It should be noted that data manipulation creates SQL code that has to be executed on the source database, so creation of the analysis dataset is external to KXEN InfiniteInsight, although the actual modelling process is internal.

There are some useful features available within Explorer for defining multiple modelling variables to build concurrently through the use of wildcards but I suspect that many Analysts will opt for preparing their modelling dataset using different tools.

The Social component naming is slightly misleading as it has nothing to do with social media such as LinkedIn, Facebook or Twitter.  It provides functionality to create links and map relationships within transactional data and display these networks of influence.  This is very powerful and it’s primarily aimed at the Telecoms market where the nature and volume of their data supports its use, but we could see that it would have applications to areas, such as social media if the supporting data was available.

The Toolkit allows the User to review and visualise existing datasets (Open the Data Viewer). Transfer a data source to another location or format (Perform a Data Transfer) or export a list of distinct values (List Distinct Values in Data Set).  The final option is to generate statistics on the variables in the data set (Get Descriptive Statistics for a Data Set). Again, apart from perhaps the Descriptive Statistics option I suspect that the Analyst will be using different tools for the basic data processing tasks available.

Modeler is the key module for defining and building the different types of modelling scenarios and the focus of the rest of the review.  The first task is to define the dataset you wish to build a model upon.  If a modelling dataset has been previously defined then this can be selected or a new dataset can be chosen, or Explorer can be used to define the data.  Each variable in the data set is defined as to its type; nominal, ordinal or continuous, and this type dictates how the variable will be treated and encoded during modelling.

Building Models

Modelling dataset defined, the Analyst selects which type of model they want to create; Classification/(Ridge) Regression, Clustering, Times Series or Association Rules (Next Best Offer).  I’ll use the regression model to illustrate how Modeler works; a target variable is selected along with a set of explanatory variables.

At the heart of Modeler are a set of algorithms which have harnessed Structured Risk Minimisation (SRM).  SRM delivers efficiencies to the modelling process regards the Analysts time as they do not need to worry about;

  • Number of explanatory variables they present to the model
  • Concerns about multicollinearity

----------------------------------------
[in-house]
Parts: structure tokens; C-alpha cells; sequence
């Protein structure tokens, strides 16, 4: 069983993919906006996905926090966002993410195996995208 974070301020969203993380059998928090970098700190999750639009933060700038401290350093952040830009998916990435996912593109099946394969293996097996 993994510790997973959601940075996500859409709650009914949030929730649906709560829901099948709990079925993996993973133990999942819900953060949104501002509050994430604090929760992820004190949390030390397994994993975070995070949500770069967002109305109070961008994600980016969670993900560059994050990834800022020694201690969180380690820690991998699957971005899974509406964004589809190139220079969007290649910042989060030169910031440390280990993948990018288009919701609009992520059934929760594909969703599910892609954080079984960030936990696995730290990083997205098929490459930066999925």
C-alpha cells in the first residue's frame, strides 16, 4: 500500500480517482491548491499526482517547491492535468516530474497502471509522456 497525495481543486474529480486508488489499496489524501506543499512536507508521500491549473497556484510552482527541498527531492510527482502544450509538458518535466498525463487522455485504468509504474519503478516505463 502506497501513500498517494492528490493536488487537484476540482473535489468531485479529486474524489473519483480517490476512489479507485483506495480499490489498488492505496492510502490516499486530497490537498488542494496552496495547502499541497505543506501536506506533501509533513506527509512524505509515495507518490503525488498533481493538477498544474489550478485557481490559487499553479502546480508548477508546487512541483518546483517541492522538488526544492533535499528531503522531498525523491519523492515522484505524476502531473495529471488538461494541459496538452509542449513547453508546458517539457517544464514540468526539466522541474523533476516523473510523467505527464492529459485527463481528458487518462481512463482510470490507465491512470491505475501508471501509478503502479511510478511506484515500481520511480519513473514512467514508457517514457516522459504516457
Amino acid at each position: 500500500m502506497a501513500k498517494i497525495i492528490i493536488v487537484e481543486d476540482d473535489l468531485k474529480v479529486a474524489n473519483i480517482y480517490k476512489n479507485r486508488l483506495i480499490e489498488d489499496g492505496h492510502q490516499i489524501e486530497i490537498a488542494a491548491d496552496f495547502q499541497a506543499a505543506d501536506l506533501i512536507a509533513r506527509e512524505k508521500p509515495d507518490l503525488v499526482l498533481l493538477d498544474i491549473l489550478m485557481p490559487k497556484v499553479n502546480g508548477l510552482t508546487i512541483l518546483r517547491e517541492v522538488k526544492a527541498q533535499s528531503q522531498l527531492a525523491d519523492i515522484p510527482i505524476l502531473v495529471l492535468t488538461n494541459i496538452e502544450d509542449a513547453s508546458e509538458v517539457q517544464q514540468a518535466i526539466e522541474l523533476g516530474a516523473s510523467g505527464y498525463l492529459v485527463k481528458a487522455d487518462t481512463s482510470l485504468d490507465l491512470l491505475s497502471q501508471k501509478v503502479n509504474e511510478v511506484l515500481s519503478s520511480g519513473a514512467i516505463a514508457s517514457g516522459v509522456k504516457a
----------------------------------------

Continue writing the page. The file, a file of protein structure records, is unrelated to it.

• Making any assumptions about explanatory variables distribution
  • Concerns regards missing variables

As a consequence the modelling process is faster and more efficient, as all the above are time consuming activities if checked and validated from first principles.

The question is therefore, how does InfiniteInsightTM Modeler achieve this?  The answer is that much of the modelling grunt work is automated.  In a traditional approach to modelling, time spent preparing data would account for 40-60% of the time, however, this is drastically reduced as Modeler automatically encodes data as it is loaded. For instance, continuous variables are assigned to 20 “bins”, each containing 5% of the data, this is configurable but is generally left as is.

The modelling dataset is also automatically split based upon the cutting strategy into Estimation, Validation and Test.  Various cutting strategies are available and the help provides guidance as to which may be most appropriate for your particular modelling scenario, there is also the option to configure your own specific cutting strategy.

Estimation generates the different models, Validation will select best model among those generated, incorporating selection of only those explanatory variables which make a significant contribution and Test will verify the performance of the selected model on unseen data.  This is the “hold-out” data and enables the calculation of the models robustness.

A model diagnostics report is created which is easy to interpret with experience, the two key measures being Ki (Model Quality) and Kr (Model Robustness).  Additional information is on hand, including contributions by explanatory variables so it is simple to see which variable is contributing most to the model and, of course, the obligatory gains curve.

We didn’t pursue the analysts track test to see whether we could build a better model in a conventional tool.  The point is really irrelevant.  KXEN will build great models given the right data.  It will do this faster than a conventional analyst ever could.  It can update & redeploy faster, and it can do it over multiple models.  Case closed. If you only ever build a couple of models and can spend plenty of time over them, don’t bother with KXEN.

Conclusion

Picking up our car analogy.  As one of the supercars of the analytics world of course we want one, despite and because of its occasional quirks.  KXEN software is an excellent addition to the customer insight team’s toolbox where it would comfortably sit alongside traditional analytical software to explore features discovered in InfiniteInsight and tools to build and engineer modelling datasets.   As an overall component of your CRM architecture, it will increase the speed and efficiency of the Modelling / Analysis team enabling them to quickly understand the feasibility of whether a particular scenario can be modelled.